We’re never fully away from work just as we’re never away from our phones. Using similar systems for work and for hobbies, leisure and friendships, binds us to an ever-present sense of duty and stress. There are always tasks to be done, people to text, apps to check, feeds to update, emails to send, etc.. We can never truthfully claim to have genuinely missed a phone call, an invitation or an update, because we know, and everyone around us knows, that we always have access to our devices. We’re never offline, we’re never alone, we’re never free from the pressure of the virtual world. And these pressures can’t be alleviated simply by turning your phone off at 9pm each night, or going on a meditation retreat. The reality is that life off-grid would colossally hinder our everyday lives.
We’re in a time of sweeping change. Graeber’s last piece of work was published after his death. In it, he stated that after the pandemic’s rupture, “we cannot go back to sleep”. He reminds us that in the 2008 financial crisis, after a window of time spent questioning the legitimacy of “the financial sector” and the scam that was sold to the masses, we fell for the false promise of “getting back to work”. The individual took the burden, rather than the system changing for the better.
If there is anything that we can learn from this moment in our world is that, in our endlessly complex societies, we are fragile beings who are reliant on the care and work of others. We have realised during this time that those workers fulfilling those needs are underpaid and undervalued. This re-calibration that brought to light the mechanics of how society really works; that we can exist without PR managers but not bin men must be a humbling antidote to the bullshit that sustains our culture. And that a world with a four-day work week is entirely possible.
However, we are already seeing a nauseating sleeping of the alarm. In spring 2021, nurses were offered an extra £3.50 a week, whilst Trident nuclear weapons spending was increased by 40%. When the world shut down, the workforce was cut back to basics. The pandemic brought about a situation that may never otherwise have occurred: Western governments and workforces were forced to publically distinguish between crucial and non-crucial jobs. We were forced to shed our naivety and recognise the army of people with jobs that are not bullshit: supermarket workers, delivery drivers, nurses and factory workers.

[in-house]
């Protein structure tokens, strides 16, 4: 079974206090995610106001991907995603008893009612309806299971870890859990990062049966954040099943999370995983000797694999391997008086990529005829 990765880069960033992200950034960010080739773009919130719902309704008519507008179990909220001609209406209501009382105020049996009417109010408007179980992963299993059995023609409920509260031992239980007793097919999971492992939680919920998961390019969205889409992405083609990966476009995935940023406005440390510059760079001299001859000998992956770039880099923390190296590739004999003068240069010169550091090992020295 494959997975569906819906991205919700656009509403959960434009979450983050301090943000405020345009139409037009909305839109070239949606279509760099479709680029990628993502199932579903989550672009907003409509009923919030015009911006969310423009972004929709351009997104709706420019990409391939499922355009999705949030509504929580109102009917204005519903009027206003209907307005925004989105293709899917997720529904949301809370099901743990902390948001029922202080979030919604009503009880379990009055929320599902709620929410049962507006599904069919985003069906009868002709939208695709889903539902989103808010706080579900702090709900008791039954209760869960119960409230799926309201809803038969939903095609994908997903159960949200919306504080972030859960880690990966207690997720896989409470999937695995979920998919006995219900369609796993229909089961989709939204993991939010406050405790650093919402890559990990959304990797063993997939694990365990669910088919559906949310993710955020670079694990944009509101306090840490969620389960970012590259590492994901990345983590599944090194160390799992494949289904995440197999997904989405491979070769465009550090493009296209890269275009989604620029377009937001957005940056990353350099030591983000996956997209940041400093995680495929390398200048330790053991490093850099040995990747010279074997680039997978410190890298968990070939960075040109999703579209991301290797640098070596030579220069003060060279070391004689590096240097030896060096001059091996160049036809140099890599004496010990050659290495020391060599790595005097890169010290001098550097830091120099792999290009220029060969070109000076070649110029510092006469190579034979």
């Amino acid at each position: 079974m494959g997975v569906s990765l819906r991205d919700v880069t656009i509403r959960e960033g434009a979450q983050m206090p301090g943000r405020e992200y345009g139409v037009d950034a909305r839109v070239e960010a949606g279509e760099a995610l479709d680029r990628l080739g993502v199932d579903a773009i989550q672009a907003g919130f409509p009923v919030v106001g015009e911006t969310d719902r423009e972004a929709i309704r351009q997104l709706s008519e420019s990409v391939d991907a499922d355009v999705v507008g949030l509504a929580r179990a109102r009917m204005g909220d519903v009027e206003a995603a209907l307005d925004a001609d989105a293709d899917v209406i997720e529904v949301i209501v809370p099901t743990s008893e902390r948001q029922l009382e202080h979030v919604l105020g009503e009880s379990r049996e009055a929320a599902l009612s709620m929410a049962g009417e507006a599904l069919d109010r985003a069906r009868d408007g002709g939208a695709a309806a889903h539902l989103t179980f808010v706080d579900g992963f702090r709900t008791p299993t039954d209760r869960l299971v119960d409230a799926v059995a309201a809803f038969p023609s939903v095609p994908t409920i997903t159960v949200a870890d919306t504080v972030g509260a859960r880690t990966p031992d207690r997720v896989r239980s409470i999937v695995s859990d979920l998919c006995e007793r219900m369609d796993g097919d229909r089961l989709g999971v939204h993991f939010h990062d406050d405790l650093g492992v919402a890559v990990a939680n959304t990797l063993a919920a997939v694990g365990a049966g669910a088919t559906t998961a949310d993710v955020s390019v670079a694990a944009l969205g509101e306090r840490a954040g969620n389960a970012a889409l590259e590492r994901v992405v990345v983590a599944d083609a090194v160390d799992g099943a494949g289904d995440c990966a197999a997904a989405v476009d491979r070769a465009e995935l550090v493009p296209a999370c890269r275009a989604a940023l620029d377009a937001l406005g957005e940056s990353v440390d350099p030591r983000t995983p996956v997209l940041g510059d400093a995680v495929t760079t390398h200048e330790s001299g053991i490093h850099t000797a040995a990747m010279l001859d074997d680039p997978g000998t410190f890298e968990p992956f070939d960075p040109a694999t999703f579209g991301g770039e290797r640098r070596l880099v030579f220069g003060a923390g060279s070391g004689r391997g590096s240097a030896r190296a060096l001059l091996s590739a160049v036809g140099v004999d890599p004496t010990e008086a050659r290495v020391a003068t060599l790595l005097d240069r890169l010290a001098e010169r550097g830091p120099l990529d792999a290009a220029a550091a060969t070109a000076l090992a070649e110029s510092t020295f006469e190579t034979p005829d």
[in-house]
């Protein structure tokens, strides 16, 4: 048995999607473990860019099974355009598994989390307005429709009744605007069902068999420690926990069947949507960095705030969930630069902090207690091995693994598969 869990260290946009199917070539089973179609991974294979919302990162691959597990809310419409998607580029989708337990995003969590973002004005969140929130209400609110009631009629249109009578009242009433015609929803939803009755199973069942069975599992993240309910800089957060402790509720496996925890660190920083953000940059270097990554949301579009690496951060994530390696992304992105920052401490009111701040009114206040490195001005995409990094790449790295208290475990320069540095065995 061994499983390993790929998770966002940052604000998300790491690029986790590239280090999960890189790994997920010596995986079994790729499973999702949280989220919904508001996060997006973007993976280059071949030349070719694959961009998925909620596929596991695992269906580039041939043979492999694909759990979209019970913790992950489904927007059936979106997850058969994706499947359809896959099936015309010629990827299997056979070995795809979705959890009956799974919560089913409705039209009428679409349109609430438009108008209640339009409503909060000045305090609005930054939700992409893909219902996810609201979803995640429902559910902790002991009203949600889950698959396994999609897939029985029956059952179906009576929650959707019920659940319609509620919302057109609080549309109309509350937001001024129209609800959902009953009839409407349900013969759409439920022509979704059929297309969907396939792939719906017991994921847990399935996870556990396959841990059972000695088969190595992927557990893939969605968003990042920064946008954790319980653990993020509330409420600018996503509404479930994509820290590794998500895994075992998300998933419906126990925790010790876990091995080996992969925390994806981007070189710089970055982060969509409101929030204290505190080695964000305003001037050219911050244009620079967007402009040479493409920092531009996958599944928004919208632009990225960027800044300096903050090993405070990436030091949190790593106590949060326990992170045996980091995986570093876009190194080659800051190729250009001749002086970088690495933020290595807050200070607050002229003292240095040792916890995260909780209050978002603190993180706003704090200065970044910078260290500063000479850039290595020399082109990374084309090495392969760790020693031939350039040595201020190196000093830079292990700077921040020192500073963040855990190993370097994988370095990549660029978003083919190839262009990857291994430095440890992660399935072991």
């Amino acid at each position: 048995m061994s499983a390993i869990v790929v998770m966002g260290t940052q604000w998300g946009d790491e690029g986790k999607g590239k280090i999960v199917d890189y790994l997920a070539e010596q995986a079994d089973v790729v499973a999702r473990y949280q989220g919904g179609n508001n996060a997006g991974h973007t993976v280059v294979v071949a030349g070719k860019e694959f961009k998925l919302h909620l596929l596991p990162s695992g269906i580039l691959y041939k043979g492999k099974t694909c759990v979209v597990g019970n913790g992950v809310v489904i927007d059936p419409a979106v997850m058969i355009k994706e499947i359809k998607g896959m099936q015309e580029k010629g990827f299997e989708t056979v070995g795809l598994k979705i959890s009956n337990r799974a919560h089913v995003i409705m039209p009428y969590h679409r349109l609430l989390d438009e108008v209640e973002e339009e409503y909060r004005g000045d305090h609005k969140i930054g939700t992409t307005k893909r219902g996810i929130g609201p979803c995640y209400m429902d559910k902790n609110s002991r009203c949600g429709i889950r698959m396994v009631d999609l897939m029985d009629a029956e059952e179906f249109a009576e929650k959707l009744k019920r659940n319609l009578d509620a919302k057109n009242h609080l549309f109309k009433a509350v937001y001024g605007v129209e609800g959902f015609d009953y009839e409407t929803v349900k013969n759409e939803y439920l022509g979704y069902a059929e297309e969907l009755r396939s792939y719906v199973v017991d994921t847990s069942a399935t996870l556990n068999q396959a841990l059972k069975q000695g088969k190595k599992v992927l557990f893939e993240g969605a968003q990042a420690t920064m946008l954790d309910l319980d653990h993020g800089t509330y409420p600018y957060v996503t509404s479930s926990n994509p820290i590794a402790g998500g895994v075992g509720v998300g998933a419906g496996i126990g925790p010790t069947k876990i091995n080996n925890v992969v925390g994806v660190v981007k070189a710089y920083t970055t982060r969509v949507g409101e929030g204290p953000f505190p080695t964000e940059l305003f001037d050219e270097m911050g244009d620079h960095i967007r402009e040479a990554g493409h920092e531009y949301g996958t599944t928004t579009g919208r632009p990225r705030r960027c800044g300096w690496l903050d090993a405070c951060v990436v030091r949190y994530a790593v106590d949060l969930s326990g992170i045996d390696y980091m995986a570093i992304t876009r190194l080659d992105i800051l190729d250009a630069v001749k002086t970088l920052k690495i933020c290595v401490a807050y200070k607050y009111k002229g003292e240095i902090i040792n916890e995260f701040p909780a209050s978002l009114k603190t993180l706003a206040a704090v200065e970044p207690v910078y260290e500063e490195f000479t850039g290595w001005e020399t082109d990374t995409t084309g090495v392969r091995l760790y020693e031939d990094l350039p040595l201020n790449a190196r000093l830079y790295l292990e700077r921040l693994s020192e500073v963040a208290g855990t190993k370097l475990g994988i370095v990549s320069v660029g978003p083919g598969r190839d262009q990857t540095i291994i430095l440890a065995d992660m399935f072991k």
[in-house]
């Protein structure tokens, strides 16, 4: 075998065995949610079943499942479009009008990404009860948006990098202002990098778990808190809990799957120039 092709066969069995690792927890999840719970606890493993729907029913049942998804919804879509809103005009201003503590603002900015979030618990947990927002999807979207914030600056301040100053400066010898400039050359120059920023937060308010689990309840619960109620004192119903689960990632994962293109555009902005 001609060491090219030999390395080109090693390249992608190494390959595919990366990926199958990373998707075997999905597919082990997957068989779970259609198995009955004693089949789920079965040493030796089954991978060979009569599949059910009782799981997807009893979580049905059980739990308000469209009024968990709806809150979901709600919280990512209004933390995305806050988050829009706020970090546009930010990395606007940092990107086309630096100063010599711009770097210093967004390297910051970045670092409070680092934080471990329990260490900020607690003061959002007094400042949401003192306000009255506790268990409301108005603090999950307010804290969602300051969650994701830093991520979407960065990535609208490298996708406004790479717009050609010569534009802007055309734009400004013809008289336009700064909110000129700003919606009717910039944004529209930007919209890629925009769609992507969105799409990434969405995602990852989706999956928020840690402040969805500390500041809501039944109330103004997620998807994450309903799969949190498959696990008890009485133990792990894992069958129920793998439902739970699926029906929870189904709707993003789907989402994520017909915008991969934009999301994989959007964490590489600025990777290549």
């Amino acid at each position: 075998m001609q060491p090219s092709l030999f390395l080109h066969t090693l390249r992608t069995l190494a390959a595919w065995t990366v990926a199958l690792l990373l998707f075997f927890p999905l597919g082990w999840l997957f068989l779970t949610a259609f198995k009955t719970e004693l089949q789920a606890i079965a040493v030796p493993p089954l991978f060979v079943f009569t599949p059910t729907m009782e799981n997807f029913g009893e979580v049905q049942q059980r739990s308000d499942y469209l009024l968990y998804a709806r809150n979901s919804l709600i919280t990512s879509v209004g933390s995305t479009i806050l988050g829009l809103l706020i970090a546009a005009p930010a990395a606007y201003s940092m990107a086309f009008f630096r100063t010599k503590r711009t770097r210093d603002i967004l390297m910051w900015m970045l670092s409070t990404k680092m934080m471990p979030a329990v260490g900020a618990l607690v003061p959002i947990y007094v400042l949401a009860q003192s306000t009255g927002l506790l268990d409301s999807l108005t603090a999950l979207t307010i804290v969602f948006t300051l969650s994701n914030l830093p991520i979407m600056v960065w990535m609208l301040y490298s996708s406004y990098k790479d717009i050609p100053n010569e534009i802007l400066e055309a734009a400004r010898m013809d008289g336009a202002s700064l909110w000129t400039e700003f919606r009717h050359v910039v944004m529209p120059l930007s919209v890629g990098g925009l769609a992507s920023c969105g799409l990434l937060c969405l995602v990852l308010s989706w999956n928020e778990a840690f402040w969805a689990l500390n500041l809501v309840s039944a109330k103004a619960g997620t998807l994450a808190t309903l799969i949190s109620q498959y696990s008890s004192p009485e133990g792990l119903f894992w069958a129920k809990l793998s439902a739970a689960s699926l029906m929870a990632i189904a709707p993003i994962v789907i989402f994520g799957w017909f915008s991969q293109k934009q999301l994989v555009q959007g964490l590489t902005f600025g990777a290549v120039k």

We have been granted a new perspective, it must not be for nothing. I know when I end my bullshit job, I will never take for granted the work of those who actually ‘do’. We need to stay awake. Cut out the bullshit and embrace boredom.
Thank you to this anonymous worker for a potentially worldview-changing article and posthumous respects to David Graeber. Is your job bullshit? Get in touch with your thoughts - email@example.com.
David Graeber, ‘Bullshit Jobs. A Rant’, Strike Magazine (August, 2013)
David Graeber, Bullshit Jobs: the rise of pointless work, and what we can do about it (2019)
David Graeber, ‘After the Pandemic, We Can’t Go Back to Sleep’, Jacobin (March, 2021)
Hilary Osbourne, ‘Home workers putting in more hours since Covid, research shows’, The Guardian (February, 2021)
Mark Fisher, ‘No One is Bored, Everything is Boring’, k-punk: The Collected and Unpublished Writings of Mark Fisher (2004 – 2016), Repeater Books (2018)
Alex Christian, ‘Bosses started spying on remote workers. Now they’re fighting back’, Wired (August, 2020)
Imogen Watson, ‘Dettol gets itself in a mess after commuters criticise ‘cringe’ back to office ad’, The Drum (September, 2020)